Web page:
¿Puede hablarse de feminización de los flujos migratorios de Senegal y de la República Democrática del Congo?

Varias investigaciones, principalmente centradas sobre Asia y América Latina, ponen de relieve una presencia creciente de las mujeres en los flujos migratorios internacionales, particularmente como actrices económicas independientes. Apoyándose en los datos recogidos en Senegal, RDC y en varios países europeos dentro del marco del proyecto Migraciones entre África y Europa (MAFE), este articulo examina en qué medida se pueden observar las dos tendencias citadas en el contexto africano. El análisis biográfico con tiempo discreto muestra solamente una tendencia moderada a la alza de la probabilidad de emigrar de las mujeres, en particular hacia los países europeos, sin reducción de las disparidades entre los sexos. La colecta de informaciones retrospectivas, a la vez, sobre los migrantes actualmente en el extranjero y sobre los que han regresado al país de origen, permite un análisis más profundo de la naturaleza de las migraciones femeninas. Varios indicadores nos permiten saber en qué medida las mujeres se desplazan de manera autónoma o con su cónyuge. Ciertos signos de progresión de la migración femenina autónoma han sido detectados en la población congoleña, mientras que ningún cambio es perceptible en Senegal. Un sistema patriarcal y normas tradicionales más rígidas en materia de género en este último país pueden explicar ciertas diferencias respecto a la República Democrática del Congo.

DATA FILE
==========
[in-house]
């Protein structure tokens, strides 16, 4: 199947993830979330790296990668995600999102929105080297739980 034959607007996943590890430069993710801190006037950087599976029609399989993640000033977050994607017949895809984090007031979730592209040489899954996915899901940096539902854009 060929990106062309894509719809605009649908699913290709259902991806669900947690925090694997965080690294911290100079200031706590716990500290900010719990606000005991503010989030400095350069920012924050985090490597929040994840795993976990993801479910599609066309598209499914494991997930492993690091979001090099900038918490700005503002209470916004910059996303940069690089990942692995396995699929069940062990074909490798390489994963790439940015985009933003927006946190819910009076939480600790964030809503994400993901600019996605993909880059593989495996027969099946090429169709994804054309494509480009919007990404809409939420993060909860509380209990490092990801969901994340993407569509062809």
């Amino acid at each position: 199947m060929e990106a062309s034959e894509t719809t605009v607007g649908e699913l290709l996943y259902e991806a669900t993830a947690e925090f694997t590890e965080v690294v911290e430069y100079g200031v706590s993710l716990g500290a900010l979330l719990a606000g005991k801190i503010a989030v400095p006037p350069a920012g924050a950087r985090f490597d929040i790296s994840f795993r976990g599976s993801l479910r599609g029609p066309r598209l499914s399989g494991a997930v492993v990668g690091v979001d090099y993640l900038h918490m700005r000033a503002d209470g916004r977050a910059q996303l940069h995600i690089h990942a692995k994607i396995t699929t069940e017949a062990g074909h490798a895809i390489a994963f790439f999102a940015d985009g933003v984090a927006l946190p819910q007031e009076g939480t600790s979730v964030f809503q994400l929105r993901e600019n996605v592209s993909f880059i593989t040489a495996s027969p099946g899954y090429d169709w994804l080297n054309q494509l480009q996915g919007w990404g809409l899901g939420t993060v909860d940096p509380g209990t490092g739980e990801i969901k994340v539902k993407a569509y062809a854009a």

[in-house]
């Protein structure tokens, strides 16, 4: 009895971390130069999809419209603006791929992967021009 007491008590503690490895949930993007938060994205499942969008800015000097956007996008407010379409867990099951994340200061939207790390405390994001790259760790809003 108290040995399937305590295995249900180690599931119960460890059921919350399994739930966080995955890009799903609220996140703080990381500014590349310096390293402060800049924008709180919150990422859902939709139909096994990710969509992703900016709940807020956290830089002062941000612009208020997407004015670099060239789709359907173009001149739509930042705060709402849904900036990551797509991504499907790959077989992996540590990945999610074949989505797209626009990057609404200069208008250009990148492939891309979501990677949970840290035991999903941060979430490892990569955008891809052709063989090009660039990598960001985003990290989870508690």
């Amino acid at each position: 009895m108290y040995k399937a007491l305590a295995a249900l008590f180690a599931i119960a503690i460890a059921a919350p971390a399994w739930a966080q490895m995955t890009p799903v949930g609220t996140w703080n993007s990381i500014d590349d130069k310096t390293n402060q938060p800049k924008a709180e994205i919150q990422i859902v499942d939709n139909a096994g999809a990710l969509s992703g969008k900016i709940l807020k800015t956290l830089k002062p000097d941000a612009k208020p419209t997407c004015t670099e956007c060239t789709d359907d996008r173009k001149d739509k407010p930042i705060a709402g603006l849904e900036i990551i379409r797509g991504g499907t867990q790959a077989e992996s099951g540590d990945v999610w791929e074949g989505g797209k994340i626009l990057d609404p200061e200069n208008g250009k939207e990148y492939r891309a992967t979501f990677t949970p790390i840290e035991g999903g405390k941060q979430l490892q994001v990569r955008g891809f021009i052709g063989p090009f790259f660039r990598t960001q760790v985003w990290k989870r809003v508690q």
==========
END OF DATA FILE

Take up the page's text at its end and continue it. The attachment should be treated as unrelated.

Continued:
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Sophie Vause [*]
  • [*]
    Centre de recherche en démographie, Université Catholique Louvain-la-Neuve, Belgium.
Sorana Toma [**]
  • [**]
    International Migration Institute, University of Oxford, United Kingdom.
    Correspondence: Sophie Vause, Centre de recherche en démographie, Place Montesquieu, 1/17, 1348 Louvain-La-Neuve, Belgium, email: